This beautiful corner of the Kona Coast offers the ultimate in calming, picturesque solitude.
The calm, clear waters of Kealakekua Bay have been called one of the best spots for snorkeling and scuba diving in the main Hawaiian Islands.
Situated roughly 12 miles south of Kailua-Kona on the Big Island’s sunny west side, the 315-acre bay is the island’s largest sheltered natural bay, and a protected marine-life conservation area. Snorkelers exploring Kealakekua’s shallow coves are treated to the sight of dozens of Hawaiian reef fish species, while scuba divers descending to the bay’s deeper waters encounter one of the state’s most extensive and easily accessible coral-reef systems. Pods of spinner dolphins can often be seen cutting the water’s surface as they play and feed.
Guided snorkel and scuba tours to Kealakekua Bay’s underwater sweet spots—all accessible only by watercraft—are offered daily by several activity companies in Kona. But I’ve always preferred the calming adventure of exploring the bay on my own. And so on a recent morning, seeking a few hours of ocean time with my significant other and our sea-loving dogs, I again opted for the self-guided route, renting a kayak and snorkel gear for a day on the bay.
As with guided kayak tours, there are a number of activity companies on the Kona Coast happy to rent kayaks to visitors who simply want to pick up watercraft and head to their destinations. Our stop was Kona Boys kayak shop, headquartered in a green plantation-style house on Mamalahoa Highway, on the way to Kealakekua Bay. Shop co-owner and 11-year Kona resident, Brock Stratton, issued us all the gear we needed and some expert advice on the bay’s waters.
“All right. Let’s walk to the map,” said Stratton, ambling to the middle of the shop. The map in question was large and detailed, charting the entirety of the Kona Coast and Kealakekua Bay.
The crystalline waters of Kealakekua Bay’s northwestern half—where its best snorkeling and diving spots are found—sit below a sheer 600-foot cliff called Pali Kapu O Keoua, or “forbidden cliffs of Keoua.” The remains of Keoua, an early Hawaiian noble and the father of Kamehameha the Great, were placed in one of the escarpment’s many lava tubes, which served as burial caves. Kealakekua Bay was first settled more than 1,000 years ago, eventually becoming a favored residential area of Hawaiian royalty. The bay’s name, Kealakekua, comes from the Hawaiian language phrase meaning “pathway of the gods.”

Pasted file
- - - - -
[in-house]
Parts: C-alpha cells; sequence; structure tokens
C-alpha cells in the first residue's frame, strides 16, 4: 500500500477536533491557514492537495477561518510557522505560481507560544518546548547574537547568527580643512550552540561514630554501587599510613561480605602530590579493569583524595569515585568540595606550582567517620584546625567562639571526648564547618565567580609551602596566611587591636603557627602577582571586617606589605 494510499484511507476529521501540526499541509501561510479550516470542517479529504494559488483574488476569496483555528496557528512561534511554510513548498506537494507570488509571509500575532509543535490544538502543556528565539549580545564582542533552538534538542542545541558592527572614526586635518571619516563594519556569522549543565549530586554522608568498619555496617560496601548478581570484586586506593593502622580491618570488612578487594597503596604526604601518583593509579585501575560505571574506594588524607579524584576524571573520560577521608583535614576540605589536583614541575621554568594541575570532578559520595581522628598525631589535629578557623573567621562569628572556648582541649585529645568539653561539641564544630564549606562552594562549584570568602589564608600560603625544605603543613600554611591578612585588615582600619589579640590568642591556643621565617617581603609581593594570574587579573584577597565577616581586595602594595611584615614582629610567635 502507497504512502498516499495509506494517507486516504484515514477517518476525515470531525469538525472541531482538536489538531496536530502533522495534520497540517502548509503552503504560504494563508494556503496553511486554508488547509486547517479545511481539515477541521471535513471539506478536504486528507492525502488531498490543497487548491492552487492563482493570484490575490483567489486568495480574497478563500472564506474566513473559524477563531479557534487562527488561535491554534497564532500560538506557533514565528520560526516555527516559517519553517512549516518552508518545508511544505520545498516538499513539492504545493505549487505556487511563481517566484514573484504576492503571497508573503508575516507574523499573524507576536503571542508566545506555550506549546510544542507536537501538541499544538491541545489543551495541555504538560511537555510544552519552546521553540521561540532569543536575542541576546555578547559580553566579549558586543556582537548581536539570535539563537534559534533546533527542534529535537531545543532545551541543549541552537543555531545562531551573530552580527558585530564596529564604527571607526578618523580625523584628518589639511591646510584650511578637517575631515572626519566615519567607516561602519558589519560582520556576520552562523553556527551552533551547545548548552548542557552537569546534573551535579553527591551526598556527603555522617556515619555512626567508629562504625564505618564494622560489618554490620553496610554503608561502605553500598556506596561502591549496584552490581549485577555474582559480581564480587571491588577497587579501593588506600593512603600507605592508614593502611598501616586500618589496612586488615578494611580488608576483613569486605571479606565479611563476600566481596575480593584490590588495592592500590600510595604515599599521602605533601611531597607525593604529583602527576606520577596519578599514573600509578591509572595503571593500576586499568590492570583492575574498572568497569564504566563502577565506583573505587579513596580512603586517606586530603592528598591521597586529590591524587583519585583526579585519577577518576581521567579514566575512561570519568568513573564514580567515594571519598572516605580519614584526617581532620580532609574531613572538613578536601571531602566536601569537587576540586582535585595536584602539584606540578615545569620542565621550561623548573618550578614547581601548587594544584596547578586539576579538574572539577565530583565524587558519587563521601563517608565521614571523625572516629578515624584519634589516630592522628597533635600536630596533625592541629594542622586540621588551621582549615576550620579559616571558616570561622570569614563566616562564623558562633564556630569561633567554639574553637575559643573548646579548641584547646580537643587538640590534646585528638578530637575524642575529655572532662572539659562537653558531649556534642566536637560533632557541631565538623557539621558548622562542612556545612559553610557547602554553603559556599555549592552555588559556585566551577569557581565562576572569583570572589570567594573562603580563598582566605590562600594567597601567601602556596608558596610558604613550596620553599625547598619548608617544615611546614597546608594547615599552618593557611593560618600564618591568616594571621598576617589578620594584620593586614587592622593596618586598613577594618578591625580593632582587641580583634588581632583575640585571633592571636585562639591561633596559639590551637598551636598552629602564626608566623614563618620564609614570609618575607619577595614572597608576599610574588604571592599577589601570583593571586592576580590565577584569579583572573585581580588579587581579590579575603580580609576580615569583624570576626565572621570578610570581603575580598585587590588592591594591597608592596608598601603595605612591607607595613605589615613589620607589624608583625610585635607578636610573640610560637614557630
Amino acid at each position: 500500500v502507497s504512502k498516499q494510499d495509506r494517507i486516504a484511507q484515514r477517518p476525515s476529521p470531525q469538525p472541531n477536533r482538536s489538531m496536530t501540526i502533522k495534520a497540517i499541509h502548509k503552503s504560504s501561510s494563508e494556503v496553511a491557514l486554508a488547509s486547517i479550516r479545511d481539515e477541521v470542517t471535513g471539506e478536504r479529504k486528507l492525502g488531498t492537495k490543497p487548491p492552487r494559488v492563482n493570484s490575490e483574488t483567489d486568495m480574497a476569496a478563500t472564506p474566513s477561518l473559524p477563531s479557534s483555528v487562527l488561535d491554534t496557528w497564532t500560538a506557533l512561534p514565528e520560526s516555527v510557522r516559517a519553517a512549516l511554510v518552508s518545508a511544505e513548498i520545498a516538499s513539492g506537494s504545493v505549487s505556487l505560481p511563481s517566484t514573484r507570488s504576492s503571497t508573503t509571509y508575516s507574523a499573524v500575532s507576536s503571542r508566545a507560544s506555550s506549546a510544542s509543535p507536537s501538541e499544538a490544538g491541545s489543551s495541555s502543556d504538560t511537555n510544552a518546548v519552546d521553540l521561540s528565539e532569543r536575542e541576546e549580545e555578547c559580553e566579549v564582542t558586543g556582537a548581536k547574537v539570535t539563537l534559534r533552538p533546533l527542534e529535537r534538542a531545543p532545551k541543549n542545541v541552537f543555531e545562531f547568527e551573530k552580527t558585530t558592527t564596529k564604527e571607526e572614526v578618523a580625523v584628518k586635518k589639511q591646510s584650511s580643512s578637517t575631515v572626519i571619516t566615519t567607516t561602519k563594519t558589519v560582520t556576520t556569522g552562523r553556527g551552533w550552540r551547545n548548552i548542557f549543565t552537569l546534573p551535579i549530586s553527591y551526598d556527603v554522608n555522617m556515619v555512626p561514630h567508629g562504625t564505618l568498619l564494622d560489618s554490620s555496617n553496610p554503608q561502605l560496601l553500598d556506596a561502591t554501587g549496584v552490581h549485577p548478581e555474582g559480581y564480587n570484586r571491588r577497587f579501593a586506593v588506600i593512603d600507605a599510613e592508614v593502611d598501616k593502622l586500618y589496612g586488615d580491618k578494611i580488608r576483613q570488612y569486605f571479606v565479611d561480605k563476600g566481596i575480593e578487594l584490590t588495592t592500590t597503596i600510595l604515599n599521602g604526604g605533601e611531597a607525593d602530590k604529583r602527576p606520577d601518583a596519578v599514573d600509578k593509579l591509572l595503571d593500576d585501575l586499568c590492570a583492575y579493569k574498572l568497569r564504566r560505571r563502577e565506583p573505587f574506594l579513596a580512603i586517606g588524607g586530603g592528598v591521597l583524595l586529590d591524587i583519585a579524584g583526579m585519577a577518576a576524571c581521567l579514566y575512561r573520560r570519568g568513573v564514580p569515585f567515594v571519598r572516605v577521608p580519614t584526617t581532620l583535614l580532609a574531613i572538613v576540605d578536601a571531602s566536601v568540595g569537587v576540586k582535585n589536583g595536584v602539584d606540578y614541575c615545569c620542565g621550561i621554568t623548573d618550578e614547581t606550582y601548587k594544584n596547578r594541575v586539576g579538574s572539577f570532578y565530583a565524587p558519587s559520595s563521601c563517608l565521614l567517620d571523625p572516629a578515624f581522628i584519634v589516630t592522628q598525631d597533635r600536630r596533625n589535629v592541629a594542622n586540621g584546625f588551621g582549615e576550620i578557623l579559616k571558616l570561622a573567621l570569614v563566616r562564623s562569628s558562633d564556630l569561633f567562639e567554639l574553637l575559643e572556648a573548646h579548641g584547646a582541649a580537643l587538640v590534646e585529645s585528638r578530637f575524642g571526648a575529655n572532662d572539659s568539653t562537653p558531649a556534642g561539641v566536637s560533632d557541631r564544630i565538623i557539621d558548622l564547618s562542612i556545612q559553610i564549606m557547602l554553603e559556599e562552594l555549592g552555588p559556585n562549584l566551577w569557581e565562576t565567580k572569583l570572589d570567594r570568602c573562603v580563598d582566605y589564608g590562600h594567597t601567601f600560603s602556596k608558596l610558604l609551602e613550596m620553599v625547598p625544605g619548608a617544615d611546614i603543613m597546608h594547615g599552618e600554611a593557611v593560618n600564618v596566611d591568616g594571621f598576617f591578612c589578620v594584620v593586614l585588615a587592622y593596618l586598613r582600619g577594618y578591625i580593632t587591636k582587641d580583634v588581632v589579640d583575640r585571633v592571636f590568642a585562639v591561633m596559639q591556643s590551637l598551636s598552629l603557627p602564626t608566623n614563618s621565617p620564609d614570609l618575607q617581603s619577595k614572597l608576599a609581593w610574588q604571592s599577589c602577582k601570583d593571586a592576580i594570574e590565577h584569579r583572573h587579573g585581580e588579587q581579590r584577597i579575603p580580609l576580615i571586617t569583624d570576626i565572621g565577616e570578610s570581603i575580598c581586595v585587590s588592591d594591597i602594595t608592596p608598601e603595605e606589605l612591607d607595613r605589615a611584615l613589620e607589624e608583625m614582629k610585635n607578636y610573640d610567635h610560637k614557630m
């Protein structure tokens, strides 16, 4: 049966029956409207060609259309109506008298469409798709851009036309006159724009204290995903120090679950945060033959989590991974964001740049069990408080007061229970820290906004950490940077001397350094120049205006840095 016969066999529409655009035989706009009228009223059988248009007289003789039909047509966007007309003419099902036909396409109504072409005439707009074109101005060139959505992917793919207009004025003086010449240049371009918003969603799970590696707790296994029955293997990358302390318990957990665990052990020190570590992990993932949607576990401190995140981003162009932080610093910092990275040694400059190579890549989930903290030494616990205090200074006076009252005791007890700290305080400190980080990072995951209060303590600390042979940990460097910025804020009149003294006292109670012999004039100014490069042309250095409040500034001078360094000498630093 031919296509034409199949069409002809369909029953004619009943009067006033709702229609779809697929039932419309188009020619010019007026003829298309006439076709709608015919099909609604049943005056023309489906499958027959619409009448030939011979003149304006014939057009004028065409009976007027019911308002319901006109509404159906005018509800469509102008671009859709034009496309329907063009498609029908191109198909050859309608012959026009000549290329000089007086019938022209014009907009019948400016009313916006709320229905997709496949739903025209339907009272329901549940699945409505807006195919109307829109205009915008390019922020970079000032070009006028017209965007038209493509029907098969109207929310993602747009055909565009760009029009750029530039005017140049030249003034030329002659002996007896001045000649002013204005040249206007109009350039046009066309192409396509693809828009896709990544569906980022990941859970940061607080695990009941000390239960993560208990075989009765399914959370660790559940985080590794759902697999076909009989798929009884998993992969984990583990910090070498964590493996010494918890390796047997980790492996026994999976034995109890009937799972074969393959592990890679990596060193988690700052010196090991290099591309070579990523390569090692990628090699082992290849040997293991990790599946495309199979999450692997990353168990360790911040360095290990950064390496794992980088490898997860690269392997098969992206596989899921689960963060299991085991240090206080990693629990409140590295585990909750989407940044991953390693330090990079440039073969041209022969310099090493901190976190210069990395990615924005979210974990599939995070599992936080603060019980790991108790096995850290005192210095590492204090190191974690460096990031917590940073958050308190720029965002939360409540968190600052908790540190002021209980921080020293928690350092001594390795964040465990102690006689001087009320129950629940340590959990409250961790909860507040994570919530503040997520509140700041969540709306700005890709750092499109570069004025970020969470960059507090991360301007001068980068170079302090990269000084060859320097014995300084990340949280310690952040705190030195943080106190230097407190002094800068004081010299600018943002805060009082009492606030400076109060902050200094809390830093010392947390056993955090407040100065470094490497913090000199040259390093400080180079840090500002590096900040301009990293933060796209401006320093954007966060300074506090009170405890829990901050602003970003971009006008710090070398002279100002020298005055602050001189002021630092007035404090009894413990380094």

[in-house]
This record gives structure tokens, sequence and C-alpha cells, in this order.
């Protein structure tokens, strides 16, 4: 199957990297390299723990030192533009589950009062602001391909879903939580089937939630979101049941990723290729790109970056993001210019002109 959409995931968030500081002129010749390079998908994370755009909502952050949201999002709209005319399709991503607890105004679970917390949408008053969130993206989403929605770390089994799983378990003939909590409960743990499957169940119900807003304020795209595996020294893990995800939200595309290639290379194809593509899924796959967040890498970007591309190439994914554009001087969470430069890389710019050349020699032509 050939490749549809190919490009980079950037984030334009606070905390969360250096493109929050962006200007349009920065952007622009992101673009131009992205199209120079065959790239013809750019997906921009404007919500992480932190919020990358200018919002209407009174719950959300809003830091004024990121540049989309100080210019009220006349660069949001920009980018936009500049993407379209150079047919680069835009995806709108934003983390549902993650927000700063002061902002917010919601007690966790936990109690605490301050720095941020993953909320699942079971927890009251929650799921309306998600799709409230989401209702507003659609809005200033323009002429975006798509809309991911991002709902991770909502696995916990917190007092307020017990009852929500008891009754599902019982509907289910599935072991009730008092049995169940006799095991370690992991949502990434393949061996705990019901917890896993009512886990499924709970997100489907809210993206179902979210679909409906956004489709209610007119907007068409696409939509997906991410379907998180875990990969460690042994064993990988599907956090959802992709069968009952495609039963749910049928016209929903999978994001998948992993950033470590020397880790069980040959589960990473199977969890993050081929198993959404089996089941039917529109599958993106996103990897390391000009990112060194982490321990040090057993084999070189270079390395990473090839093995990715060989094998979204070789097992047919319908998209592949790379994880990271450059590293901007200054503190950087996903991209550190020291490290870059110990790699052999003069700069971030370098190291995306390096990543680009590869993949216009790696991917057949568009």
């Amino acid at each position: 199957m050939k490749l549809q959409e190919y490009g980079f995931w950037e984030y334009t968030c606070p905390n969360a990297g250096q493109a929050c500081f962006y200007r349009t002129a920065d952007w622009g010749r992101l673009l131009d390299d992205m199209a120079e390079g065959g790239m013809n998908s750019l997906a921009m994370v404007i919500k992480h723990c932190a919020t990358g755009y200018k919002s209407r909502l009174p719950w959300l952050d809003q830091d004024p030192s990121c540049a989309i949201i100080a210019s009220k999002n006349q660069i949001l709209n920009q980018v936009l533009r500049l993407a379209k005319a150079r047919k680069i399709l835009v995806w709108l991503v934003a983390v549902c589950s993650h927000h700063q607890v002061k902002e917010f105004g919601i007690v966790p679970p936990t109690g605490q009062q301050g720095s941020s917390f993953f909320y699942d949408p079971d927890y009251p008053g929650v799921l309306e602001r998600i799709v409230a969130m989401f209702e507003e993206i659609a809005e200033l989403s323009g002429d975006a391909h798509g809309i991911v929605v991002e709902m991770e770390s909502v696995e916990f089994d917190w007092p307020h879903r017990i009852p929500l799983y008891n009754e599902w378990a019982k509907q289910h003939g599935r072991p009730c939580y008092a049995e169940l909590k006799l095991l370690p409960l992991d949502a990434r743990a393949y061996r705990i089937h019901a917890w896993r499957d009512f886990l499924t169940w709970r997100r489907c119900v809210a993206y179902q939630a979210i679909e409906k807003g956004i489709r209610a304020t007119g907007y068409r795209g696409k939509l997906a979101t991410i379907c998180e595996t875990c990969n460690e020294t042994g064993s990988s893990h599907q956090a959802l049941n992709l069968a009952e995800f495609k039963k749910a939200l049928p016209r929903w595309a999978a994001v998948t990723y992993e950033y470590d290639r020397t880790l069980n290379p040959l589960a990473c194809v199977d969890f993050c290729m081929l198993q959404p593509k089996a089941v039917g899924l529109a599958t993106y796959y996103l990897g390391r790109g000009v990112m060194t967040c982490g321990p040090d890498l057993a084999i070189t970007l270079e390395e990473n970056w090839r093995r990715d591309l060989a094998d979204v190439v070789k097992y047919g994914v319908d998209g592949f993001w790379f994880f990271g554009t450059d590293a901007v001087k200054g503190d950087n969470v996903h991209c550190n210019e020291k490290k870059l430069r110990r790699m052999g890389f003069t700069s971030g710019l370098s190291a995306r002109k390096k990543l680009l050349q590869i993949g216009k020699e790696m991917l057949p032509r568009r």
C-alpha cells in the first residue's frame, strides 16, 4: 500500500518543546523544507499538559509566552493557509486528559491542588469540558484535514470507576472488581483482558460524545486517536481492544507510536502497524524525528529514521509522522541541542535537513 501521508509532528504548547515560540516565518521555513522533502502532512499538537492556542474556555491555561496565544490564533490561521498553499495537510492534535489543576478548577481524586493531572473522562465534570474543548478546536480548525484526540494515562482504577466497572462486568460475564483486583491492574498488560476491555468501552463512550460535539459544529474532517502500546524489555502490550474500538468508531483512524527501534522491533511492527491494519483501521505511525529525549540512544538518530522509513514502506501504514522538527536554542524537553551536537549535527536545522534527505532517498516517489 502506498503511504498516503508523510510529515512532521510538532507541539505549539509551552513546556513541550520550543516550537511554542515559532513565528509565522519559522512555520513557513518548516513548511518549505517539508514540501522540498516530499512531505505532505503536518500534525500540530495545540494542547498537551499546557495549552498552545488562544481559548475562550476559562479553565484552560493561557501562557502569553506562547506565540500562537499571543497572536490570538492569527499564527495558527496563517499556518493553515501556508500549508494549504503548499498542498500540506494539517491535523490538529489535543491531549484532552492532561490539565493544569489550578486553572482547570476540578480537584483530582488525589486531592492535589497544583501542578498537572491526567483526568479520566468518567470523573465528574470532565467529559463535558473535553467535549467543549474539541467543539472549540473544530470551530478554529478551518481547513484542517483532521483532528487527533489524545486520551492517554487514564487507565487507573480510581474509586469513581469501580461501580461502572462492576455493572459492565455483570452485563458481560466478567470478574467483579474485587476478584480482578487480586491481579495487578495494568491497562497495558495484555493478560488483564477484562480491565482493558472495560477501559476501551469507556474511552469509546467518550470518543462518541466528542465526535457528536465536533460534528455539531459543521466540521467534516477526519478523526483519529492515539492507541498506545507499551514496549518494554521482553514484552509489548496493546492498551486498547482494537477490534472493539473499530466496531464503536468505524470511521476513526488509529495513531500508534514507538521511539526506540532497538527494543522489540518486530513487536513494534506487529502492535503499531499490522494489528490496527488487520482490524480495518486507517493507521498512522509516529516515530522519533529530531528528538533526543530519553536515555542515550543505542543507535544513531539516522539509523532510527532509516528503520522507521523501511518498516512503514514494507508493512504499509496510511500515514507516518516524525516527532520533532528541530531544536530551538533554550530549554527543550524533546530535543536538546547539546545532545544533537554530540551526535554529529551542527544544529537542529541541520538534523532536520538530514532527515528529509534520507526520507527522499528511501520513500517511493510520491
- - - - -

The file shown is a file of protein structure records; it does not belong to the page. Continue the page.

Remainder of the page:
Pali Kapu o Keoua is a volcanic fault line, and its steep, craggy facade the product of wave action and landslides. Kealakekua Bay itself rests on the western flank of the massive, still-active Mauna Loa volcano, which produced a single-day volcanic eruption beneath the bay’s surface as recently as 1877.
Stratton offered driving instructions to Kealakekua Bay, information on parking and bay access, and a few area tips for us to heed before entering the water. Kona Boys can strap a kayak onto any car, including the most compact of rentals. A double kayak large enough for two people and two water-tolerating dogs strapped to the top of our Nissan pickup, we headed south on Mamalahoa Highway, then Napoopoo Road, enjoying stunning coastline views along the way.
A couple of dozen other kayakers were already on the water when we arrived at the bay’s pier, all of them heading toward Kaawaloa Cove on the bay’s northwestern end. Gazing across the bay toward the cove, we could see the white stone monument to Capt. James Cook. The British explorer, who sailed much of the Pacific in the mid-18th century, became the bay’s first documented European visitor on his arrival in January 1779. The monument marks the spot where Cook was killed in a skirmish with the bay’s Hawaiian residents on a return stop a month later.
Sliding our kayak into the water at the pier, we quickly negotiated the mile or so of calm, still ocean to Kaawaloa Cove. Once at the cove, about 15 minutes later, we left our dogs on the kayak to guard our gear, jumped into the water and peeked beneath its surface. Kaawaloa teems with marine life in depths ranging from five to 120 feet.
The water was clear enough to see about 20 feet below the surface into an eerily quiet underwater wilderness that nonetheless seemed organized and tame. Dozens of yellow tangs darted around heads of cauliflower coral, with wrasses and pufferfish zipping by. We observed reefs dotted with spiny red and black sea urchins (wana), red lipped parrotfish (uhu) and yellowtail coris (hinalea akilolo). Occasionally, a humuhumunukunukuapuaa — a reef trigger fish and Hawaii’s state fish—swam by, regal for its smallish size, seemingly proud of its official title.
I was so relaxed underwater that each time I surfaced, I was surprised at how “not alone” we actually were. There were stand-up paddle boarders, zodiac boats and other kayakers all around the bay. Their sounds—reminders of a world we were trying to escape—had been unable to penetrate the depths below. I put my mouthpiece back in and dove back down.
Only three tour companies with a state-issued permit are permitted to land watercraft near the Capt. Cook monument, but it is legal to swim ashore. After our snorkeling, we climbed out onto the rocky shoreline and walked up to the weathered 27-foot white pillar, erected in 1874 and deeded to Britain. I stole a moment to breathe in the bay—its scenic beauty, its salt-kissed air, its history, and the quietude found in its remote location. It felt good.
Soon enough, kayak paddles back in the water, dogs on the bow, we were headed back to shore. No spinner dolphins today. But a nice escape from reality just the same.